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Jen Pollock Michel

( author + writer + speaker )

Filtering by Tag: Matthew 6

Do I trust God?

Ben Goshow

In the Gospel of Matthew, Jesus argues that we can trust one of two things: God or money. "No one can serve two masters, for either he will hate the one or love the other, or he will be devoted to the one and despise the other. You cannot serve God and money," (6:24). I've written two essays recently, where I readily admit my inability to name the degree to which I trust money as a source of security and happiness. By God's grace, we are amply supplied and have been for the bulk of our growing up and marriage. So it has not yet been my opportunity to learn, with Paul, the true secret of contentment. This apprenticeship would demand scarcity and lack.

But similarly, it may well be that our trust in God can only be measured when we go without - when prayers find no visible answer, when God seems distant, when everyday faith feels more like best guess than real certainty. We learn to trust God when the circumstances provide no real evidence of his trustworthiness. Like the saints in the 11th chapter of Hebrews, we know we've got the goods (that is, of faith and substantive trust) when we go without - and yet remain confident in God. "They did not receive what was promised," the writer of Hebrews concludes, describing how their faith was, in many cases, an act of anticipation.

So do I trust God? The most valid measure may be when God delays and the immediacy of my needs are not met immediately, when I pray and continue praying without visible and miraculous intervention from the heavens.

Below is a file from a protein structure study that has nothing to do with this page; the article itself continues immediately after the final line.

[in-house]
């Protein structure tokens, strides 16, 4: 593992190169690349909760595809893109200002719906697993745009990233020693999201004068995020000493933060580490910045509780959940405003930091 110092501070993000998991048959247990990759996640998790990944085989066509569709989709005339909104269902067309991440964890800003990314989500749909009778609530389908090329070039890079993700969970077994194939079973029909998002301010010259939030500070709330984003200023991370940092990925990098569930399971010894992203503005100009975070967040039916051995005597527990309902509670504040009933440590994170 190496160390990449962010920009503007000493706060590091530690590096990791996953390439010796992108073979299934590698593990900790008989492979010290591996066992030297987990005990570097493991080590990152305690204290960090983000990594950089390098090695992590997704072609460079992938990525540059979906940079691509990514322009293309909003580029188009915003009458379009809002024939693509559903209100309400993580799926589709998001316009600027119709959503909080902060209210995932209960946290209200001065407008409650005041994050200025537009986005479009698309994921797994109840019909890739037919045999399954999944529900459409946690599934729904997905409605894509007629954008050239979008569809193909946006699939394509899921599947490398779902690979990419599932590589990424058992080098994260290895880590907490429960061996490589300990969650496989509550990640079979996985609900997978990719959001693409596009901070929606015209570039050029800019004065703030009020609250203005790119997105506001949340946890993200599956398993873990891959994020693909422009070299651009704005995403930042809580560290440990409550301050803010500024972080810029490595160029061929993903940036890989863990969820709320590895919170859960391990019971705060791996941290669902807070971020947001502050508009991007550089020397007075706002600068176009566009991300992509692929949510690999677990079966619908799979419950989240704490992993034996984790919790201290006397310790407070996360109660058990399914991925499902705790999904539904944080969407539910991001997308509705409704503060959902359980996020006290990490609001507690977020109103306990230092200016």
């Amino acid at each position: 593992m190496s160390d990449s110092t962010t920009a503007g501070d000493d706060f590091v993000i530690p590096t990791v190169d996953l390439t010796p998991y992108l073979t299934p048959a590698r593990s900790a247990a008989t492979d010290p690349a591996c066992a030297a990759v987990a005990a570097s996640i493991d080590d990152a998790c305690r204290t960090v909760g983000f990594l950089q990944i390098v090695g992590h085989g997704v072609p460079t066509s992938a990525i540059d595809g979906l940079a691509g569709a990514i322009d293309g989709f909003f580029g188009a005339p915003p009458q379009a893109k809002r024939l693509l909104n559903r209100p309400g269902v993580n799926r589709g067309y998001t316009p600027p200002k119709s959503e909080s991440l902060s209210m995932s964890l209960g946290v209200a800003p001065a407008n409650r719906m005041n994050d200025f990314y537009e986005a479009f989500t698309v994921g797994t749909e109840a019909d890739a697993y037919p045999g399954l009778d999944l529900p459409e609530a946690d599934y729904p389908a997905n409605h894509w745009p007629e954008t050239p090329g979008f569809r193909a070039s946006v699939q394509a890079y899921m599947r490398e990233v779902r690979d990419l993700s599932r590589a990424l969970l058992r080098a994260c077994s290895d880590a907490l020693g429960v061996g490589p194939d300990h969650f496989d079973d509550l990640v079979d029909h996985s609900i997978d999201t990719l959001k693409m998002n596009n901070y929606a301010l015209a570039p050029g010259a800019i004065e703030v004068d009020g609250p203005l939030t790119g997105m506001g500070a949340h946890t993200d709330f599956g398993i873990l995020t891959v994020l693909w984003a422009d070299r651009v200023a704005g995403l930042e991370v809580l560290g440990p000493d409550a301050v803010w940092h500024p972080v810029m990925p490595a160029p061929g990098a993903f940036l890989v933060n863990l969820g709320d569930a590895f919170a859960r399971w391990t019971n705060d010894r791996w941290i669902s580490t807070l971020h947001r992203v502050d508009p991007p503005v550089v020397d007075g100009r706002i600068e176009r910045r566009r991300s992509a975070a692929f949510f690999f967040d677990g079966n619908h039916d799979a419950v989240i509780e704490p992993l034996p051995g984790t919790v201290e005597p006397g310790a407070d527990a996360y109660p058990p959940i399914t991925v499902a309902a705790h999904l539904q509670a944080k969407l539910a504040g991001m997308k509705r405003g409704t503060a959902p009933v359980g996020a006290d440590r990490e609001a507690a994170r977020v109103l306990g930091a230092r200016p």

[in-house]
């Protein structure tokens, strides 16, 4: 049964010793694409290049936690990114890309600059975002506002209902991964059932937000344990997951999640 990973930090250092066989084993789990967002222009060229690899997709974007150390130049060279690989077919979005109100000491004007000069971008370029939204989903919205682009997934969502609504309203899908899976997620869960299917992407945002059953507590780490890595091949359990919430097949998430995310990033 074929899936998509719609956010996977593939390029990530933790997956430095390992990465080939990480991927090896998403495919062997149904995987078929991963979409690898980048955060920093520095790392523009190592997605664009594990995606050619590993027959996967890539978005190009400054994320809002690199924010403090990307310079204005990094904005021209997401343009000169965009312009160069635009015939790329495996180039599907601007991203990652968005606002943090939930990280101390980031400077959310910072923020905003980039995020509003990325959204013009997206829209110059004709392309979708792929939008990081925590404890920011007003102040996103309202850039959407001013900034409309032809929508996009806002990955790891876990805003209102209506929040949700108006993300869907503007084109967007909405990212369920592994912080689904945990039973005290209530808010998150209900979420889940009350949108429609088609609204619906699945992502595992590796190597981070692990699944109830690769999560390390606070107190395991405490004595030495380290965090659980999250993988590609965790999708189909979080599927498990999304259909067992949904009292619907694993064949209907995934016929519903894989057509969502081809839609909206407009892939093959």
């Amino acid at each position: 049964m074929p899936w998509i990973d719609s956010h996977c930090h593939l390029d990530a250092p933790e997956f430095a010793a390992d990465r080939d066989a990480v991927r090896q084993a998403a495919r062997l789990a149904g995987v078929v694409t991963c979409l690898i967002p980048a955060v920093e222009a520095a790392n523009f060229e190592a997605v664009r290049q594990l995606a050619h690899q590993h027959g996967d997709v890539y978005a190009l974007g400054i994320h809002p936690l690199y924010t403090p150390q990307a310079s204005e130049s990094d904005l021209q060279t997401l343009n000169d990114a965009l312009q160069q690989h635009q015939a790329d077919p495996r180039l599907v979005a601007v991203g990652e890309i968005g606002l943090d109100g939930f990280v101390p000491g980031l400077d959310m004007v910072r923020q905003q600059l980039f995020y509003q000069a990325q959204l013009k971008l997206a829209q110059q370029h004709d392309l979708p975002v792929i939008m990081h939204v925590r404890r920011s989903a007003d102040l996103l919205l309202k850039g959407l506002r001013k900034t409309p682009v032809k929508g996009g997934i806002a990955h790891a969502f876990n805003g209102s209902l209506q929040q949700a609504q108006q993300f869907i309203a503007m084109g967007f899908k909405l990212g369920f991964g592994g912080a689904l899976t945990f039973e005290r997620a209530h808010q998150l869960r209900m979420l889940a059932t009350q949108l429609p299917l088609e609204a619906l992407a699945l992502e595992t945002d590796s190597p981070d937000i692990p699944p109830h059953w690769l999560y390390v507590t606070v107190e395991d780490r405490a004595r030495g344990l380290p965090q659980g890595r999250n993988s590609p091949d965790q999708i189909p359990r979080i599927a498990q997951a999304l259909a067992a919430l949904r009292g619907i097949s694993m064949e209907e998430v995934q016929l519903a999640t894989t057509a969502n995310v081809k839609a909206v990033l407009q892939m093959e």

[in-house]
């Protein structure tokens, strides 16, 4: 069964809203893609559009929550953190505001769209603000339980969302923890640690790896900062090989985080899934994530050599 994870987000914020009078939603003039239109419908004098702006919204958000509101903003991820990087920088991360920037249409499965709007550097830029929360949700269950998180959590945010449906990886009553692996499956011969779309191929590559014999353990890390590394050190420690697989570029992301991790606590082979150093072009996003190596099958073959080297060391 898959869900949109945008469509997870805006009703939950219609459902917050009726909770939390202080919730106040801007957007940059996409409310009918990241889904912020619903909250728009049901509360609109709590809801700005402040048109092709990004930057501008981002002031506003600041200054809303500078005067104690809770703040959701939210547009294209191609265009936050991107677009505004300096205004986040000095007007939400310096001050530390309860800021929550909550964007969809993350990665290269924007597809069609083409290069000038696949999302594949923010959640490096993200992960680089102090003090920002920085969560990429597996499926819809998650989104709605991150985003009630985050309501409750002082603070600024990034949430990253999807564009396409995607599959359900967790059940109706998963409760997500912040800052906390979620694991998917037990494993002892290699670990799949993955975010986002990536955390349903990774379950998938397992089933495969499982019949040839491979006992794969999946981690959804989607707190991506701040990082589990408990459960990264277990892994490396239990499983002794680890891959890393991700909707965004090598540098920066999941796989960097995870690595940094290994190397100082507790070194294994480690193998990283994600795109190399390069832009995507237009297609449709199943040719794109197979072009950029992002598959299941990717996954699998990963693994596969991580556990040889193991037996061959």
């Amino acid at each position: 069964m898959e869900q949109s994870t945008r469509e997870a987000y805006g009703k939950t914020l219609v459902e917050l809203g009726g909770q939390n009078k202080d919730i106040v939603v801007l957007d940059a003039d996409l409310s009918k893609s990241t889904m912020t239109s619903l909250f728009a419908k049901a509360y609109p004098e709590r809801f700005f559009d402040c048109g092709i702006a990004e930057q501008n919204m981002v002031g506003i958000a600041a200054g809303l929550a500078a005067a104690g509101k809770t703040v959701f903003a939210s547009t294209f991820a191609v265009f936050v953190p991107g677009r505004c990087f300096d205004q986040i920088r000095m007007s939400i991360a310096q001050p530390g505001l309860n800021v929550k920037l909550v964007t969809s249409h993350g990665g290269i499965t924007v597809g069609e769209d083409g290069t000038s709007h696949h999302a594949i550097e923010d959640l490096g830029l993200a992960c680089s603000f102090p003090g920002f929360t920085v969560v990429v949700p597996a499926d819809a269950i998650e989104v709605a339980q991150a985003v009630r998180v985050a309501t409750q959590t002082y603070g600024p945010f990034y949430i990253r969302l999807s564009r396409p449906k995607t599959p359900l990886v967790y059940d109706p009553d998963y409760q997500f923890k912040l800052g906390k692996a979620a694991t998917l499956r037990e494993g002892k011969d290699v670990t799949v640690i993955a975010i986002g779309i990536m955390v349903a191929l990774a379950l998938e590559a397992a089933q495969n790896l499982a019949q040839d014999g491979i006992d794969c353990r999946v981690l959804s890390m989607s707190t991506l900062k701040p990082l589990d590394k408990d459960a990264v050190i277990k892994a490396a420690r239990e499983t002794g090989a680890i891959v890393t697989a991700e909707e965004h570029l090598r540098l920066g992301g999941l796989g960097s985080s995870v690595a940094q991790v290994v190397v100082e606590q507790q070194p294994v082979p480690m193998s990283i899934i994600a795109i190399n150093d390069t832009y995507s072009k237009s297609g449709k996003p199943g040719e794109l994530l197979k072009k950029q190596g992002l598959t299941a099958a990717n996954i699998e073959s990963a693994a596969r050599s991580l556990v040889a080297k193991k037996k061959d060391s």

Do I trust God when I want and am obliged to wait?

Here are some qualities that I think are true of trust:

Peace. The confident reassurance that God is in control.

Joy. The ready delight to see God’s plan unfold.

Patience. The ability to wait on God.

Surrender. The willingness to lay down demands.

Love. The affection that grows in the anticipation of God’s provision and protection.

Obedience. The commitment to do what God asks—even when it doesn’t make sense.

Confidence. The abiding sense that God’s plans are good and wise.

Boldness. The lion-hearted faith that risks.

May we each learn this trust and with Paul, confidently affirm:

"And my God will supply every need according to his riches in glory in Christ Jesus," Philippians 4:19

Autumn Days

jenmichel@me.com

The leaf sacheted and fluttered without a sound. Yellow brilliance, twirling and spinning and falling. A thing of beauty, this solitary leaf in its descent. The twins and I take our routine walk around the block after lunch, and we pick leaves. Andrew hands me a fistful of brown. Consider the lilies of the field. . .the birds of the air. . the falling leaves, these lessons scripted in the winds and the fields and the trees. Fall's leaves - fiery reds, the golden yellows -they are the radiant dying. Fall in all its glory is the prelude to winter's death.

I consider all that has been dying in the autumn days that silently chilled into my winter.

Fear. Perfectionism. Hurry. Ambition. Leaves falling soundlessly, imperceptibly, until it's as if the Maker Himself has shaken the tree and hurled His weight against its branches. Shedding. Forfeiting. Relinquishing. Letting Go.

Eugene Peterson describes this in his book, The Jesus Way. Speaking of Abraham, Peterson writes, "Habits of relinquishment became deeply ingrained in [him]. They become deeply ingrained in us as we read. Leaving Ur and Haran, leaving Shechem and Bethel, leaving Egypt and Gerar, leaving Beersheba. Leaving, leaving, leaving. But every leaving was also a lightening of self, a further cleansing of the toxins of acquisition. A life of getting was slowly but surely replaced by a life of receiving - receiving the promises, receiving the covenants, receiving the three strangers, receiving Isaac, receiving circumcision, receiving the three strangers, receiving Isaac, receiving circumcision, receiving a lamb in the thicket - being transformed into a life that abandons self-sovereignty and embraces God-sovereignty. . .In the process of leaving behind, Abraham became more, gradually but certainly realizing that relinquishment is prerequisite to fulfillment, that letting go of a cramped self-will opened up to an expansive God-willed life. Faith."

Relinquish.  Autumn's mandate. Wait. Winter's Test. Receive. Spring's promise.